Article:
Information Design Considerations
Consider the following factors relevant to disabled users when you write documentation:
- Text blocks
Long text blocks can be difficult to read for people who use screenreaders. Also, readers whose first language is not standard English, including some deaf people, can find long text blocks difficult to understand. Keep your text blocks short. See Section 9.3 ― Accessible Writing Techniques for more information.
Do not overuse graphics, especially when you write online Help. A graphic that merely repeats a text message can frustrate someone who is using assistive technology to read the Help. Provide descriptions that do not require graphics. To test whether you need a graphic, remove the graphic, then check whether you can still work out what to do. If you need to use a graphic, make sure that you include a text equivalent of the graphic. See Section 9.4 ― Text Equivalents for Graphics for more information.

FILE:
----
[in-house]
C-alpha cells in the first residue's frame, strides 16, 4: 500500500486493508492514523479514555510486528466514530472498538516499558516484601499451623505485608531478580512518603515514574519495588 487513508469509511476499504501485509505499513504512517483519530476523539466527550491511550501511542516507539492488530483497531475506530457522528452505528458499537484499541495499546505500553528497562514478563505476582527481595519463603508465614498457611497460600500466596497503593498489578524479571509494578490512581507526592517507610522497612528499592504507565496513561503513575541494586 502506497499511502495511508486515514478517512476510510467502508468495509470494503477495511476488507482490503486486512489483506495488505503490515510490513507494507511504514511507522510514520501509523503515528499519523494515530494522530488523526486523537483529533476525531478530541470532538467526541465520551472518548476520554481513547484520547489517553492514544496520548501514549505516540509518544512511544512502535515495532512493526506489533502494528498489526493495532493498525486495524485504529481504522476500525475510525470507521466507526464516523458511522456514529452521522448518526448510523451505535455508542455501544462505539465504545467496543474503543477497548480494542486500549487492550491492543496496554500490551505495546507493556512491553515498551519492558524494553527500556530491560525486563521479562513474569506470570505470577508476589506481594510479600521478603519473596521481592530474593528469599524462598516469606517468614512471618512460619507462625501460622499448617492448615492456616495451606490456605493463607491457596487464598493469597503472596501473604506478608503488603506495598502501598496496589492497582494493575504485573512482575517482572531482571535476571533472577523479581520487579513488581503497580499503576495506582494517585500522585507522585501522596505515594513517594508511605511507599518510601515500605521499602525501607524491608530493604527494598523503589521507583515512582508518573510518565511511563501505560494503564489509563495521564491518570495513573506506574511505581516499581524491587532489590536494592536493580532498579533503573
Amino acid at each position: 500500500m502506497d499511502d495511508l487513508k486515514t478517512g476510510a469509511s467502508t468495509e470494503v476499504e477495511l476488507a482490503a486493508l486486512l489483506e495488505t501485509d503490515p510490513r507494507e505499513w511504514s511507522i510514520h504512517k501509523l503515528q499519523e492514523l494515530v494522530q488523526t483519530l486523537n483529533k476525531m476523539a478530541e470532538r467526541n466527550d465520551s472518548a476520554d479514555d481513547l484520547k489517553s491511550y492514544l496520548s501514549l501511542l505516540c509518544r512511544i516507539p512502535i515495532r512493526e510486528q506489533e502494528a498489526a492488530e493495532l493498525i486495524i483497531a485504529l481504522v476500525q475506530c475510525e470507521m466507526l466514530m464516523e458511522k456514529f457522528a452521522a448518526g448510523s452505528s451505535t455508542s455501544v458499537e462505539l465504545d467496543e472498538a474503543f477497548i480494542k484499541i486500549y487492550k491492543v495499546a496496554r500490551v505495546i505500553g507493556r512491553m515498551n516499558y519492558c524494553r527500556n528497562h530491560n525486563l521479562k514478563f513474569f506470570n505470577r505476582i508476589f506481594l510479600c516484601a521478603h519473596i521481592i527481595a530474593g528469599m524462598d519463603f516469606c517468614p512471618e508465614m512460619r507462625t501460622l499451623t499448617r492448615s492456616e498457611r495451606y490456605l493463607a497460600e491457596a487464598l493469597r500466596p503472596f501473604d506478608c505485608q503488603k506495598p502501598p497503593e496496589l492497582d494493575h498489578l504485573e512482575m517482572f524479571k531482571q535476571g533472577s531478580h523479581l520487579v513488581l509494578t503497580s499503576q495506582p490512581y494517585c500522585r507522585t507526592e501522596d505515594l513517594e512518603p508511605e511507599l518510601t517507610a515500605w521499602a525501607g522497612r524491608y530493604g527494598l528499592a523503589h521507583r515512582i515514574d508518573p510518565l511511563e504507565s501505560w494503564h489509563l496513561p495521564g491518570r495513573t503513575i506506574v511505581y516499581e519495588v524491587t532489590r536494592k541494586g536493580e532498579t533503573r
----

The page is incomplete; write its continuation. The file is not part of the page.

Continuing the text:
Tables can cause problems for screenreaders that read the content of all the cells as a single, continuous line of text. Use tables for genuinely tabular information only. Do not use tables merely as a layout technique. Ensure that tabular information makes sense if you read the cells in sequence from left to right, starting from the top left cell in the table.